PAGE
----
Nestled between India and China lies the long, skinny country of Nepal – the one country in the world that sounds the most like nipple. After being in India for eight disgusting days, I was apprehensive about Nepal. The country is poorer than India and fairly similar culturally, and I didn’t know if that was going to translate into the same experience. Luckily for me, it didn’t.
My trip to Nepal was at an awkward time: less than six months after a massive earthquake devastated the country and right in the beginning of a constitutional crisis. Signs of the earthquake were all around – lots of damaged and destroyed buildings (we mainly saw these in and around Kathmandu) – but the people seemed to be back in the habit of going about their daily business. The constitutional crisis was much newer – only days old. Basically, Nepal has been struggling for years to put together a new democratic constitution. Finally, they did it and their provisional Parliament approved it by a very wide margin – yay! But one small group near the Indian border didn’t like it, so India decided to apply some pressure to have it changed. India closed their border to shipments of fuel and other supplies – just when Nepal is getting back on its feet and needs it the most. This wouldn’t normally be a problem for a lot of countries, but Nepal has nowhere else to turn. India is their longest border and all roads out of Nepal along their other border (China) have been closed since the earthquake. So, basically, India is being a big fat bitch.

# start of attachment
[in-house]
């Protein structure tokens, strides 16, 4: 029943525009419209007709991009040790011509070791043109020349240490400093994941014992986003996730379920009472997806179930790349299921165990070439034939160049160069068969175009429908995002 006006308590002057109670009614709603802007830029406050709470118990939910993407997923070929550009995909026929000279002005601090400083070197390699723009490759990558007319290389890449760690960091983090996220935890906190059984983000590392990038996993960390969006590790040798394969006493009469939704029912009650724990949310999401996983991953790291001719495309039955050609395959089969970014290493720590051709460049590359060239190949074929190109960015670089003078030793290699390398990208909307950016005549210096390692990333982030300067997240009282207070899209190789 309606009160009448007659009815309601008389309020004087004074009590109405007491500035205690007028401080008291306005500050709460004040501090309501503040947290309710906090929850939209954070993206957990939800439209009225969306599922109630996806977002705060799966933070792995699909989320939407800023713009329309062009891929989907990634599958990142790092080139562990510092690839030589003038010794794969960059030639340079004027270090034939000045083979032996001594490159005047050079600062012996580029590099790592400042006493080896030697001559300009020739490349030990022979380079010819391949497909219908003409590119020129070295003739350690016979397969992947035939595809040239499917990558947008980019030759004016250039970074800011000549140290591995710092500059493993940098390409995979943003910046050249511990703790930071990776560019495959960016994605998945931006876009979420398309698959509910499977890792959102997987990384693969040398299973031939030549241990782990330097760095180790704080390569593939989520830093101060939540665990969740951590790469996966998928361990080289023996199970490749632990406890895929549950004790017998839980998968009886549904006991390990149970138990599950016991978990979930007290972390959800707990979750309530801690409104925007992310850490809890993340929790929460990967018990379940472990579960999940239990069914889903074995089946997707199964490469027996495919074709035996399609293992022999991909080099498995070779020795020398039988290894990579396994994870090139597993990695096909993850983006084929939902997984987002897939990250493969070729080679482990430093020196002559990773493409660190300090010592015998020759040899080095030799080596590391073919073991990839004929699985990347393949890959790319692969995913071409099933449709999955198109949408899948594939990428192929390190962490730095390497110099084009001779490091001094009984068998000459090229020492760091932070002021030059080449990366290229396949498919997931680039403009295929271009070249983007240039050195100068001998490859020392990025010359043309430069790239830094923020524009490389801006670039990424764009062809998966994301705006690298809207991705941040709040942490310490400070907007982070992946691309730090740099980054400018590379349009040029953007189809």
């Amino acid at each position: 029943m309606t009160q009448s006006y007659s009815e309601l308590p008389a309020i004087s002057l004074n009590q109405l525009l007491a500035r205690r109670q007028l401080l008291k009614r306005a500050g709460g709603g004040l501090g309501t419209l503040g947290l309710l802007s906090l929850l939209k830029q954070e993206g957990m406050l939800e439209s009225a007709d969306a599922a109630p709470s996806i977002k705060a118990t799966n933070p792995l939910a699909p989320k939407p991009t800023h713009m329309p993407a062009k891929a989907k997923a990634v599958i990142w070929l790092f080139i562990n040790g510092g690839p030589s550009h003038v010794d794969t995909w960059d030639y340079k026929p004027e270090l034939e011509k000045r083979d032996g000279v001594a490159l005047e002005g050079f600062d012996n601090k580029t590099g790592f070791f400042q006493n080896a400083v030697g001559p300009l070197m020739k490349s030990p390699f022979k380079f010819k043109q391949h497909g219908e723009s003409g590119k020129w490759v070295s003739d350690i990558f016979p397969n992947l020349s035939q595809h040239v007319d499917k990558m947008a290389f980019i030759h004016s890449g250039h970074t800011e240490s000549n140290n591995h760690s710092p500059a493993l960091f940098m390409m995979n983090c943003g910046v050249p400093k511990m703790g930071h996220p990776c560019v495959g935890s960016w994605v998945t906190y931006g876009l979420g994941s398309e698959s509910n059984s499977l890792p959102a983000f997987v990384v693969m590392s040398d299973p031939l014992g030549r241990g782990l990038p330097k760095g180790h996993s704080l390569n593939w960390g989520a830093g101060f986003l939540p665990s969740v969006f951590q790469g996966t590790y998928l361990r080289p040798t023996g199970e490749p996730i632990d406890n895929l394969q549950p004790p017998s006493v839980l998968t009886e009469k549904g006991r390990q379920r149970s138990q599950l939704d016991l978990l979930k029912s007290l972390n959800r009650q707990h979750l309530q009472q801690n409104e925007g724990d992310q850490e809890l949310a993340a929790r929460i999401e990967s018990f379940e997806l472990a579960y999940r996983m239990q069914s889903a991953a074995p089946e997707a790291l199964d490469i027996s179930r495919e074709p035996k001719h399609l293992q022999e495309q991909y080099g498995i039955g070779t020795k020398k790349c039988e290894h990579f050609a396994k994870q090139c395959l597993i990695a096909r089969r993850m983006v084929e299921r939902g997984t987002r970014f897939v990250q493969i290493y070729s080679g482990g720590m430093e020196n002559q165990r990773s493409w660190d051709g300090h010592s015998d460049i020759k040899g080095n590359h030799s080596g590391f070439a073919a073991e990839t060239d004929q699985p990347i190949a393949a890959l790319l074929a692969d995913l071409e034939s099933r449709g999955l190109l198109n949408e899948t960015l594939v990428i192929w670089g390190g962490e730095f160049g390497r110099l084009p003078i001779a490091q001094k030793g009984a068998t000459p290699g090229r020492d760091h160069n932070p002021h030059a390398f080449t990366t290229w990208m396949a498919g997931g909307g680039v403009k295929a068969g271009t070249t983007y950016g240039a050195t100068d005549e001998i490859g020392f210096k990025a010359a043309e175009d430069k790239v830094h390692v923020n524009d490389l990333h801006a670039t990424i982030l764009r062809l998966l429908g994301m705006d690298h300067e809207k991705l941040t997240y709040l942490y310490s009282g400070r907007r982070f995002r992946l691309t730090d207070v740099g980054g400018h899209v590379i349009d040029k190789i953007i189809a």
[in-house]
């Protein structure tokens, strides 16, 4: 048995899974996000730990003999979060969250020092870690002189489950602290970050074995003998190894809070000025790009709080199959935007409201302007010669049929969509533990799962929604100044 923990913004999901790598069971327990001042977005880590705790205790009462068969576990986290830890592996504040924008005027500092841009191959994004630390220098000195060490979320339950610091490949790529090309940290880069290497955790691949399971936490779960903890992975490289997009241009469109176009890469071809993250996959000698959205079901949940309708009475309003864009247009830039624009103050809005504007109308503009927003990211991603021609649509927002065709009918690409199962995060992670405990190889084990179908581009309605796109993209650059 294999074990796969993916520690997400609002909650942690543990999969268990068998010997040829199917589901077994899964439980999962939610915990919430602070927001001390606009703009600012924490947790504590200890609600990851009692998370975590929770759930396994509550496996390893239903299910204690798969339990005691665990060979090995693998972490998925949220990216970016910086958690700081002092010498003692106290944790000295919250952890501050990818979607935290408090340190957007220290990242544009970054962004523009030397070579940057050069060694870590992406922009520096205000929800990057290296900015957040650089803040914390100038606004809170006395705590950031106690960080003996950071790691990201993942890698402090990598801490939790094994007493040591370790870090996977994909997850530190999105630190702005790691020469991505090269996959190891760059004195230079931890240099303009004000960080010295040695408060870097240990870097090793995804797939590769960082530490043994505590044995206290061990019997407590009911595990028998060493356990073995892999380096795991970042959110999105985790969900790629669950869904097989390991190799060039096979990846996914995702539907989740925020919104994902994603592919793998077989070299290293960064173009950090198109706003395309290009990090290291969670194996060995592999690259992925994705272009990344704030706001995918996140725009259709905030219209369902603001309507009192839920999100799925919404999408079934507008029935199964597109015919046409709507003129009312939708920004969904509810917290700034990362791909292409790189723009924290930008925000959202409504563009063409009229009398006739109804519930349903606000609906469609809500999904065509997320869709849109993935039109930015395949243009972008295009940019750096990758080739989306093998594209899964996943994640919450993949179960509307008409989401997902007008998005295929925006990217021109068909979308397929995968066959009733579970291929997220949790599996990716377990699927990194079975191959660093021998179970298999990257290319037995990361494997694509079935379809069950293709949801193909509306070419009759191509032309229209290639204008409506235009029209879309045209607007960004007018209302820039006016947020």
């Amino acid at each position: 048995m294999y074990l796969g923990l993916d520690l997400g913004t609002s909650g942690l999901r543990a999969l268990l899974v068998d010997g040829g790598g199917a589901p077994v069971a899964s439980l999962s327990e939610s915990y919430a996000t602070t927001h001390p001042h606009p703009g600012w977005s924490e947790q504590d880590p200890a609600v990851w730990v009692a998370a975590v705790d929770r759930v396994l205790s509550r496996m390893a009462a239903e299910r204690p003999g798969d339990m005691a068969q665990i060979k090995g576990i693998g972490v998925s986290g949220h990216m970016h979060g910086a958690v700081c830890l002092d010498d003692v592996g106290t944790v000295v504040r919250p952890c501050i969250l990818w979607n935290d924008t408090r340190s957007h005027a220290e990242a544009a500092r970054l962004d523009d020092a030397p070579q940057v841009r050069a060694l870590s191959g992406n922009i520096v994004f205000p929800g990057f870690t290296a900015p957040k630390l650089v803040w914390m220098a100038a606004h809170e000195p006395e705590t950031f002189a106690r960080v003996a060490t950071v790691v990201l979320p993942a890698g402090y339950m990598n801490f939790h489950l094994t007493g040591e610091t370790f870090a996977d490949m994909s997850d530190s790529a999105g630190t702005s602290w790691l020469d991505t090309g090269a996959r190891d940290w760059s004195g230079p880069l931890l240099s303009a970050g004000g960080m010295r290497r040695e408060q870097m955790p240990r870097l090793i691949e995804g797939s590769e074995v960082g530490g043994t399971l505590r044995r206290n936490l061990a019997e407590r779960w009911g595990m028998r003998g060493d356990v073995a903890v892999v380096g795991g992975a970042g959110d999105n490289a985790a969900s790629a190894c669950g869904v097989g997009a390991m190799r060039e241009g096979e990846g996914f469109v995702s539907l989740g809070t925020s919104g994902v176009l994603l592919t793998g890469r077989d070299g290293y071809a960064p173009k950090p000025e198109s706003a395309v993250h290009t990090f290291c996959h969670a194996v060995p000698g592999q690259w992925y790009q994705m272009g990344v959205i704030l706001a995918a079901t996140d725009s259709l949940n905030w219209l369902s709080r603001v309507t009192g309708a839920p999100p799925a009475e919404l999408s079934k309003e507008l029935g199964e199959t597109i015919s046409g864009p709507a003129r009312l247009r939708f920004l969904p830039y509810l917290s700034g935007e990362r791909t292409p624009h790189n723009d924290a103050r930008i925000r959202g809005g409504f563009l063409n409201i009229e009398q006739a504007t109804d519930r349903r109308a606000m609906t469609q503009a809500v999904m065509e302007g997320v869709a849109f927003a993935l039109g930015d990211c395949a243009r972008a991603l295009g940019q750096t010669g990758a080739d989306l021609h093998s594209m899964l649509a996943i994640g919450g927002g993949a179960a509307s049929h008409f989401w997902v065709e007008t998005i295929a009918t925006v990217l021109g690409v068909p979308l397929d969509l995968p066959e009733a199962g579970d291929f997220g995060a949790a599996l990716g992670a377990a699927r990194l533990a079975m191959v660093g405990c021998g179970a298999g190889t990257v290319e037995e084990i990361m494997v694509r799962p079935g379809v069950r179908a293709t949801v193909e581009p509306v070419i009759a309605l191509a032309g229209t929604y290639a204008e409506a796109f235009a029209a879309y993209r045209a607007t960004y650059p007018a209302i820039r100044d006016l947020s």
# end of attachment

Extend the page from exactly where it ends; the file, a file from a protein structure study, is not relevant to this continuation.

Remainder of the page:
There were a few direct consequences for my little tour group. We were unable to visit Lumbini – the birthplace of Buddha – because the area was experiencing protests. There was very little petrol (gas) available and tourist vehicles got priority for gas (as this is a major part of their economy). This meant that there was very little traffic on the roads which made our travel times much quicker than they would have normally been. We saw lots of long queues at gas stations, and because fewer buses were running, locals (and some tourists) were riding on top of buses as the insides were jam-packed. My flight out of Nepal also had to land to refuel in Calcutta because the Kathmandu Airport had no fuel.
Despite the recent earthquake and the constitutional crisis, my (short) time in Nepal was lovely. The change from India was immediate. Everything looked greener and cleaner across the border. The people were friendlier – and by friendlier, I mean genuinely friendlier (they would talk to you and offer to help you without expecting money in return.) The whole experience felt safer and more comfortable. It took a few days to adjust to being surrounded by nice people, and I’m pretty sure I was quite rude to people in the first few days as my guard was still up from India. But it didn’t take too long to settle in and really start enjoying this beautiful country.
A few highlights of my time in Nepal:
Chitwan National Park:
The wildlife in this part of Asia is similar to what I saw in Africa. Unfortunately, our game drive through Chitwan National Park turned up next to nothing. The better experience in that area, however, was our accommodation at the Barauli Community Homestay. Specially built by my tour company, this little community homestay has brought tourism to the little village area of Barauli – just outside of Chitwan National Park. The homestay provided some food and entertainment for us during our two nights there. From the homestay, we were able to walk around the village where we went to the local market, visited the museum of the Tharu people (the local ethnic group), saw many rice paddies, and even joined in with some kids on the street playing a gambling game called Langurburza. We saw some captive elephants nearby, but they looked sad. One of the highlights of our stay was the chance to drink some masala chai while watching the sunset over the Narayani River.